1. Don’t take it personally. There is nothing to be gained by thinking your parent is being manipulative. Poiley believes that maintaining this assumption only adds to a caregiver’s stress. Instead, blame the disease rather than the person. Set a goal to maximize and enjoy the time you have with them.
2. Practice empathy. Kevin Henning, MD, encourages caregivers to learn as much as they can about their loved one’s condition to better understand what they’re going through. “It’s hard for dementia patients to lose their independence and it’s scary for them,” he acknowledges. It can be very trying when a loved one is being illogical, but it’s important to listen to and be patient with them. No one chooses to have dementia, so reassure your loved one as best you can that you are there to help them through this journey.
3. Avoid arguments. “You will not win an argument with a dementia patient,” Dr. Henning asserts. “You can try to reason with them, but you’ll never get anywhere because they’ve lost the ability to think rationally.” Rather than trying to correct a senior with dementia, practice validation and redirection.
4. Take a break. If you find you are reaching your breaking point or arguing with your loved one, do yourself a favor and walk away for a few minutes. It’s very possible they won’t remember the point of contention, let alone the argument, after you both take some time to cool down.
It’s also important that all caregivers get regular respite. “Caregiving is a 24/7 job,” notes Dr. Henning. “You have to get away from it sometimes to recharge your batteries.” Look into adult daycare for dementia patients, see if another family member can provide backup care, or hire a professional in-home caregiver for a few hours so you can get a break. Regular respite will help you be more physically and emotionally prepared to handle any difficult situations that arise.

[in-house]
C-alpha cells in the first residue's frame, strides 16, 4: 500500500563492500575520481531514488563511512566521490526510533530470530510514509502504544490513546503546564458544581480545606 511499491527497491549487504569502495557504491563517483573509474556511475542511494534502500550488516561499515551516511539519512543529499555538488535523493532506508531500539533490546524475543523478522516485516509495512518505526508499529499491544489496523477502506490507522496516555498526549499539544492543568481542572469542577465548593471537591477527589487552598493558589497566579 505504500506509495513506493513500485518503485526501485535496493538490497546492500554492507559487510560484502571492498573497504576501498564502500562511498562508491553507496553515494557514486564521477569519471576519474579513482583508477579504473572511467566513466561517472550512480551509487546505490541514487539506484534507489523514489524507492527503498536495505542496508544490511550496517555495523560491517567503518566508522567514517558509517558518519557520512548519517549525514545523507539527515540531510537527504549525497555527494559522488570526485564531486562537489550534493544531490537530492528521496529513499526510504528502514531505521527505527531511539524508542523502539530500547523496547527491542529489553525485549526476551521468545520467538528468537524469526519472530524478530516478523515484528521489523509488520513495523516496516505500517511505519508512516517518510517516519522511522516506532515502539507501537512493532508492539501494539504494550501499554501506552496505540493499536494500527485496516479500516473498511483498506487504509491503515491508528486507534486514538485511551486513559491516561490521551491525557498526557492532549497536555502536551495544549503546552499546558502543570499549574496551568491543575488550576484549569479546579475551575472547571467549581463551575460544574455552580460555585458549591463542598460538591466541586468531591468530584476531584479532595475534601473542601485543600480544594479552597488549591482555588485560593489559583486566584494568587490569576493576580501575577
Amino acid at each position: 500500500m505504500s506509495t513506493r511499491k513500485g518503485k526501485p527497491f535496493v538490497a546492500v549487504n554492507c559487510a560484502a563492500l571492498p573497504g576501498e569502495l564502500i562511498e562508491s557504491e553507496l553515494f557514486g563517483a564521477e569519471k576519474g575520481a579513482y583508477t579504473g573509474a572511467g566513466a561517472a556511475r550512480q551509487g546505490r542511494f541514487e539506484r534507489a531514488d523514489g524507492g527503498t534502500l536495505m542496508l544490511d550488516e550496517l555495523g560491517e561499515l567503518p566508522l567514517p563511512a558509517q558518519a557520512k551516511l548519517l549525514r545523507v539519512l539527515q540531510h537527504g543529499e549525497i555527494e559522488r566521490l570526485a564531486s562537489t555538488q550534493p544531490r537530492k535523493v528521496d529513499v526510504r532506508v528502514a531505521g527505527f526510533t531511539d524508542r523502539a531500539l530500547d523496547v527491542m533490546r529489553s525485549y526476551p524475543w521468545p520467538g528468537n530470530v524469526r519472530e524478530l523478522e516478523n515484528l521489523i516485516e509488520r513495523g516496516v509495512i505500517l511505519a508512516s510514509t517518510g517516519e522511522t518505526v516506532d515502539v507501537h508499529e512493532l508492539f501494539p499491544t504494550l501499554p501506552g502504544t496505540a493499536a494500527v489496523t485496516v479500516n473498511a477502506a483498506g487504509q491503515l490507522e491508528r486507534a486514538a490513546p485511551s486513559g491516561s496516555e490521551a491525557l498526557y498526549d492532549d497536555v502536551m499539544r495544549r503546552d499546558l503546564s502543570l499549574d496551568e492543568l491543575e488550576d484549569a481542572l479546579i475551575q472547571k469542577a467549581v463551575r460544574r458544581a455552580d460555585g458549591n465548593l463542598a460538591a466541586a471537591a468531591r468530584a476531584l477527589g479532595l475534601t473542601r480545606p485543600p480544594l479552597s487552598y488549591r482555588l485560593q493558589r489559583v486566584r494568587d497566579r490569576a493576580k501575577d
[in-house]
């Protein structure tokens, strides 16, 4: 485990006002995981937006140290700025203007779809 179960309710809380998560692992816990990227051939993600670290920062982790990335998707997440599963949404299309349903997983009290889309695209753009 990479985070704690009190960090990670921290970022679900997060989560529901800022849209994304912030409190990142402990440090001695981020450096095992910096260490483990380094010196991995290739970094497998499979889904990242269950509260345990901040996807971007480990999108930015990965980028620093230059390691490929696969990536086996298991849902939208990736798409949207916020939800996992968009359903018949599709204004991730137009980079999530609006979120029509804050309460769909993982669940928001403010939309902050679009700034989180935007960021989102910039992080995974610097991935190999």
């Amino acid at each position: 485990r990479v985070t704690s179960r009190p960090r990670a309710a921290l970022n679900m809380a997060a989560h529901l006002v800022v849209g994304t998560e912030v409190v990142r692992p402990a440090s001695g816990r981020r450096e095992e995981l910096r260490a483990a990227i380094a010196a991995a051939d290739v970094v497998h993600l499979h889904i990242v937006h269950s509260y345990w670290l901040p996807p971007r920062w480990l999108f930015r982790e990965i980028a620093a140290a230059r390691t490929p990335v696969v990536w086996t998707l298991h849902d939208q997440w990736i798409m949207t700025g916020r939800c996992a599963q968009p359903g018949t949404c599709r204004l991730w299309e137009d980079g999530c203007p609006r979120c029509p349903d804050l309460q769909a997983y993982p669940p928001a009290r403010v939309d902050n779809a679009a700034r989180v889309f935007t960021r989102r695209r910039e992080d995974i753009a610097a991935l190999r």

5. Look for triggers. Dr. Smith suggests trying to find the underlying cause of your loved one’s behavior. Environmental factors may be to blame, or your loved one may be acting out because they feel confused and isolated. Think critically and creatively about what may be sparking their outbursts or driving their need to argue.
6. Seek help. While being a dementia caregiver can seem lonely and thankless at times, help and guidance are available. Find a local support group or online forum where you can share your experiences and meet others who are going through the same trials. Speak to your loved one’s doctors about medications and non-pharmaceutical options for managing symptoms like anxiety, agitation, delusions and hallucinations.
7. Have a plan. Planning for one’s retirement and long-term care is crucial, but not everyone is proactive about their future. Sadly, many seniors do not prepare financially or make their wishes known to family members. Bransford regrets that her parents never discussed these matters with her and her siblings before they became ill. If possible, talk about the pros and cons of assisted living, home health care and other care options with your loved one before their condition deteriorates further.
It’s still difficult for Bransford to reconcile who her parents were just a few years ago with their current condition. She is working towards acceptance and likens it to a mourning process. She says it’s helpful for her to think of her parents as having suffered brain trauma. “I have to remember that they’re not doing things to be mean or cruel—there’s something wrong with their heads. It doesn’t always take away the doubt, but it does make it easier to cope with.”